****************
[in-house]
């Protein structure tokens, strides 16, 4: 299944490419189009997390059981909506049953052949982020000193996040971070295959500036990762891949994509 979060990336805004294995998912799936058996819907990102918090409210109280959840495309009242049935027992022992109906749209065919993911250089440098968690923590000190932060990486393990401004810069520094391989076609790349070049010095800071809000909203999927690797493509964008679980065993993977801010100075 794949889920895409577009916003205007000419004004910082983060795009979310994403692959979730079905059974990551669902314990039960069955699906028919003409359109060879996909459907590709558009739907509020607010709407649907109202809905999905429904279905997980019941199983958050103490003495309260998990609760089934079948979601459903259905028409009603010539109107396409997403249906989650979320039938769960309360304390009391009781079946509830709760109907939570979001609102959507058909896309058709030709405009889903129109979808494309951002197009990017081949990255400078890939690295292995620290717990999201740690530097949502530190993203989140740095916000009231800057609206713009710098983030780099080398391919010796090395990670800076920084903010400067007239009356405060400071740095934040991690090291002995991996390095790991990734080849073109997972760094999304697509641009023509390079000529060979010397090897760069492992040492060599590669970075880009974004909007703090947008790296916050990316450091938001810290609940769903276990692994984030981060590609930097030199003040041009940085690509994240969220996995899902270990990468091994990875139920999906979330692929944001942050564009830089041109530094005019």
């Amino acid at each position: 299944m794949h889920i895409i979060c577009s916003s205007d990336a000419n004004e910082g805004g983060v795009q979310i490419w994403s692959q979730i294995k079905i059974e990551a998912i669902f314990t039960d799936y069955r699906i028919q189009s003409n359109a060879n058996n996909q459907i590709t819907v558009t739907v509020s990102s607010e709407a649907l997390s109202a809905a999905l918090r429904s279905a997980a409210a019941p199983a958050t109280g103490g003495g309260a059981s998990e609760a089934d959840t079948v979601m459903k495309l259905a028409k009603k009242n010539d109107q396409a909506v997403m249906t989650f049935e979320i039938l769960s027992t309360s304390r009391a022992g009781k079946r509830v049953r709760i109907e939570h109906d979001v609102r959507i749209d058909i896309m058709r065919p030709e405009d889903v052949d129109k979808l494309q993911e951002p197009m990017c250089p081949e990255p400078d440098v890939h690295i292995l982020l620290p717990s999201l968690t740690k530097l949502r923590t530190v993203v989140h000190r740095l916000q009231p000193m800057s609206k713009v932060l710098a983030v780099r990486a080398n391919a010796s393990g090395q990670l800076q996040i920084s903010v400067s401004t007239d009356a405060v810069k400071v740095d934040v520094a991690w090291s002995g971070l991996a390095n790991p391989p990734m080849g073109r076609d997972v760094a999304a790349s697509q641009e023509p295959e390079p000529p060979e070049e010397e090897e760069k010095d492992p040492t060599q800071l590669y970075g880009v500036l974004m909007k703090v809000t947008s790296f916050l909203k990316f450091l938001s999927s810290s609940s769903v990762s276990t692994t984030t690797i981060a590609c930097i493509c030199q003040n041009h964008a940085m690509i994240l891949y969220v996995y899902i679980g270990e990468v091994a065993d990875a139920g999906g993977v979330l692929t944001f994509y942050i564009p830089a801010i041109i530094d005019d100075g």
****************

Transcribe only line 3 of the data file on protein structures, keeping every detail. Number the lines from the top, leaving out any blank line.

């Amino acid at each position: 299944m794949h889920i895409i979060c577009s916003s205007d990336a000419n004004e910082g805004g983060v795009q979310i490419w994403s692959q979730i294995k079905i059974e990551a998912i669902f314990t039960d799936y069955r699906i028919q189009s003409n359109a060879n058996n996909q459907i590709t819907v558009t739907v509020s990102s607010e709407a649907l997390s109202a809905a999905l918090r429904s279905a997980a409210a019941p199983a958050t109280g103490g003495g309260a059981s998990e609760a089934d959840t079948v979601m459903k495309l259905a028409k009603k009242n010539d109107q396409a909506v997403m249906t989650f049935e979320i039938l769960s027992t309360s304390r009391a022992g009781k079946r509830v049953r709760i109907e939570h109906d979001v609102r959507i749209d058909i896309m058709r065919p030709e405009d889903v052949d129109k979808l494309q993911e951002p197009m990017c250089p081949e990255p400078d440098v890939h690295i292995l982020l620290p717990s999201l968690t740690k530097l949502r923590t530190v993203v989140h000190r740095l916000q009231p000193m800057s609206k713009v932060l710098a983030v780099r990486a080398n391919a010796s393990g090395q990670l800076q996040i920084s903010v400067s401004t007239d009356a405060v810069k400071v740095d934040v520094a991690w090291s002995g971070l991996a390095n790991p391989p990734m080849g073109r076609d997972v760094a999304a790349s697509q641009e023509p295959e390079p000529p060979e070049e010397e090897e760069k010095d492992p040492t060599q800071l590669y970075g880009v500036l974004m909007k703090v809000t947008s790296f916050l909203k990316f450091l938001s999927s810290s609940s769903v990762s276990t692994t984030t690797i981060a590609c930097i493509c030199q003040n041009h964008a940085m690509i994240l891949y969220v996995y899902i679980g270990e990468v091994a065993d990875a139920g999906g993977v979330l692929t944001f994509y942050i564009p830089a801010i041109i530094d005019d100075g």